Sometimes we play a wrong note during a performance.

Or we stumble over a word while delivering a speech.

The mistake isn’t important; the recovery is what matters.

Do you keep the meter steady? Do you reset the cadence?

Or do you pull the emergency brake? Stop and grumble? Make a verbal apology?

The professional doesn’t live without error; she just recovers in a way that seems effortless. As a result, no one pays attention to the mistakes… if they’re even noticed at all.

What do I say?

If you come to a creative roadblock with the thought, “I’m not sure I have anything to say. I’m not confident that I have something to put into the world,” then perhaps you’re not engaged with the world.

To create engaging work, we start by doing the engaging. From that will come work that is compelling, and worthy of attention.

So when your mind seems blank (it’s not, of course) go engage. Talk to someone. Interact.

Encounter brings new life. New ideas. New understanding. New inspiration.

Missed deadline

One of the problems with missing a deadline is that once you’re late, the tension is released.

There’s no longer a rush to beat the clock. It’s overdue.

And for some missed deadlines, there’s nothing else you can do.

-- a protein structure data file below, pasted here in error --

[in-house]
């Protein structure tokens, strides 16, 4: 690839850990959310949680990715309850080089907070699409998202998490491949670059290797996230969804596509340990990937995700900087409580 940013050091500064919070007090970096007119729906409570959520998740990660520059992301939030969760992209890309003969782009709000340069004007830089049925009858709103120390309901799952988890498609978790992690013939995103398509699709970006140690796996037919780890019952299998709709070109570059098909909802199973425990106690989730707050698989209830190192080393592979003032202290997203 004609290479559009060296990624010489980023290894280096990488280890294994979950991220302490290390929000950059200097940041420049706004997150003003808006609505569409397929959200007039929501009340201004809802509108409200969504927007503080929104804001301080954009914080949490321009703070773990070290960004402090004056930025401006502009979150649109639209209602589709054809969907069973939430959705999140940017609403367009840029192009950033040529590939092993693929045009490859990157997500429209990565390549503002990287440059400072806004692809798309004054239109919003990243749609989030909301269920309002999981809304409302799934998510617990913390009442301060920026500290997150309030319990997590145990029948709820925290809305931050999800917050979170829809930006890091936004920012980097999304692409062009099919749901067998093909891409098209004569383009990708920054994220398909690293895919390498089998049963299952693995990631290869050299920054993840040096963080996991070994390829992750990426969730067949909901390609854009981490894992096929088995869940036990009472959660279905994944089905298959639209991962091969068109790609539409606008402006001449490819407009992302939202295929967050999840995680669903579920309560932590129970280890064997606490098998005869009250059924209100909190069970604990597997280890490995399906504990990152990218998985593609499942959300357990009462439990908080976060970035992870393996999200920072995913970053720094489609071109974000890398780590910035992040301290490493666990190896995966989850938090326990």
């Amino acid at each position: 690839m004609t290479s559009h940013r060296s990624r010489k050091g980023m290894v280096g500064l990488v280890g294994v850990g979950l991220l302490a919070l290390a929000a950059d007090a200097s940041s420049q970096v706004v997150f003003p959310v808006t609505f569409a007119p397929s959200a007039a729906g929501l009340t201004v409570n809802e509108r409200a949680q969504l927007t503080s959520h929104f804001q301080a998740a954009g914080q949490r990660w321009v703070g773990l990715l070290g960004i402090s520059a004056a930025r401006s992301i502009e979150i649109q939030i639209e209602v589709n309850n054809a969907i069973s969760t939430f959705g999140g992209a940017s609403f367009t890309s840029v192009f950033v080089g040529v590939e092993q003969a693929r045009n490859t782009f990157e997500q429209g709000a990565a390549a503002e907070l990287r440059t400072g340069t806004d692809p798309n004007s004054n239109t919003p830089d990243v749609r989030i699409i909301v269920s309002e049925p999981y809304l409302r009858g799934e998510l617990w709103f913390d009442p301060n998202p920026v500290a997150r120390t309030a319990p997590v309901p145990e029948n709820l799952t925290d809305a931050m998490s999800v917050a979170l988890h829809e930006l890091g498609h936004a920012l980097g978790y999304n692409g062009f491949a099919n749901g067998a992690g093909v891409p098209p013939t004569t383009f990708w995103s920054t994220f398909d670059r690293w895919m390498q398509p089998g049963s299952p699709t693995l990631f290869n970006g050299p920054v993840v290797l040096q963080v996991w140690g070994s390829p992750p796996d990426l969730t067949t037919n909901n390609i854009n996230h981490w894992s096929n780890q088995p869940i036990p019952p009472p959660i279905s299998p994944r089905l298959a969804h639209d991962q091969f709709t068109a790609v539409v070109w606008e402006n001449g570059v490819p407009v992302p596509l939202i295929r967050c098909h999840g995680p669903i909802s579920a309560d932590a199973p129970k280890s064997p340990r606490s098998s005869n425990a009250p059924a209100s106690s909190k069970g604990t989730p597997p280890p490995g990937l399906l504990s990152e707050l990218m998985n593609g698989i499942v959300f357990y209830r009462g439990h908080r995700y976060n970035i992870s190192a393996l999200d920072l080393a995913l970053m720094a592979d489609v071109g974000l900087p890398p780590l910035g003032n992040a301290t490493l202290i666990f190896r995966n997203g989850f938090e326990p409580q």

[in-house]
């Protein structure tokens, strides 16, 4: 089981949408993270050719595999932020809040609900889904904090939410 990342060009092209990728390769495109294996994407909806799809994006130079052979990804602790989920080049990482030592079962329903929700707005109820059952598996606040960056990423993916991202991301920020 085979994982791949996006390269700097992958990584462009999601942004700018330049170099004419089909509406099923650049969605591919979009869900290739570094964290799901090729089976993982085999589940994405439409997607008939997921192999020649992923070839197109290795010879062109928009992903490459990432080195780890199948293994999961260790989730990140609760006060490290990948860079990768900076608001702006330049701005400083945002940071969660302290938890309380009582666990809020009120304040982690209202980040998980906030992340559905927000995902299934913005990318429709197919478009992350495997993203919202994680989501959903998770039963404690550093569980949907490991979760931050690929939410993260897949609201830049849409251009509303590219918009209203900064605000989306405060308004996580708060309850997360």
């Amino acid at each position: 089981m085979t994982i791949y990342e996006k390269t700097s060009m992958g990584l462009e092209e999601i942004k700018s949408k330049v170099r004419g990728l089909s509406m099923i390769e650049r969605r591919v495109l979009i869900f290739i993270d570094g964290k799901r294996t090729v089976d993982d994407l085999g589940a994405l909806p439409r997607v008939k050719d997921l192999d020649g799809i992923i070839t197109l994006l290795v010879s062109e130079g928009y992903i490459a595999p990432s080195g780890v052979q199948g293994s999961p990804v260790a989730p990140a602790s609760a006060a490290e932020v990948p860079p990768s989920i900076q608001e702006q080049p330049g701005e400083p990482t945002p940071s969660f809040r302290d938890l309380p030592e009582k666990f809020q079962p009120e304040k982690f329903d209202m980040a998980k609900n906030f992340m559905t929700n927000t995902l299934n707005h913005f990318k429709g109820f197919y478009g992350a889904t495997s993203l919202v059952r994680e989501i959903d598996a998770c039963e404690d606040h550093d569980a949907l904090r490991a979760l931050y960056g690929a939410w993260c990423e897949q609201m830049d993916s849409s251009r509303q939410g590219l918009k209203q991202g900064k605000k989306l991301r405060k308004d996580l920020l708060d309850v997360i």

Like missing a flight, once you’ve missed it, you can’t miss it any worse. The plane is gone.


There are some projects and goals that tolerate a bit of flexibility.

If you’re past your mark, set a revised timeline. Do it right away. Put a new due date on the calendar.

Keep some tension in the equation. Some healthy pressure on yourself. If you don’t, you might become practiced in absolving yourself for missed deadlines, and that’s a downward cycle.

So when you can, re-calibrate, and meet that next deadline.

Reading names

If you’re going to be reading a list of names in public, learn how the names are pronounced. If you’re unsure, ask someone who knows. Take phonetic notes if necessary.

It doesn’t matter how long the list is. Learn each name as though it’s the only one being read.

Here’s the thing: if the event organizers have called for a name to be read aloud, isn’t the critical first step to learn how the name is said?

Do it justice. Read it right.


When you’re waiting for a meeting to begin (that’s right: because you’re a pro and you’ve arrived early) why sit quietly?

Start a conversation.

Don’t talk about the weather.

Share an amusing story.

Discuss something relevant.


Don’t scroll through your phone looking at banal posts and emails you don’t intend to read.

Make a connection. In person. With words.

It might be easier than you think.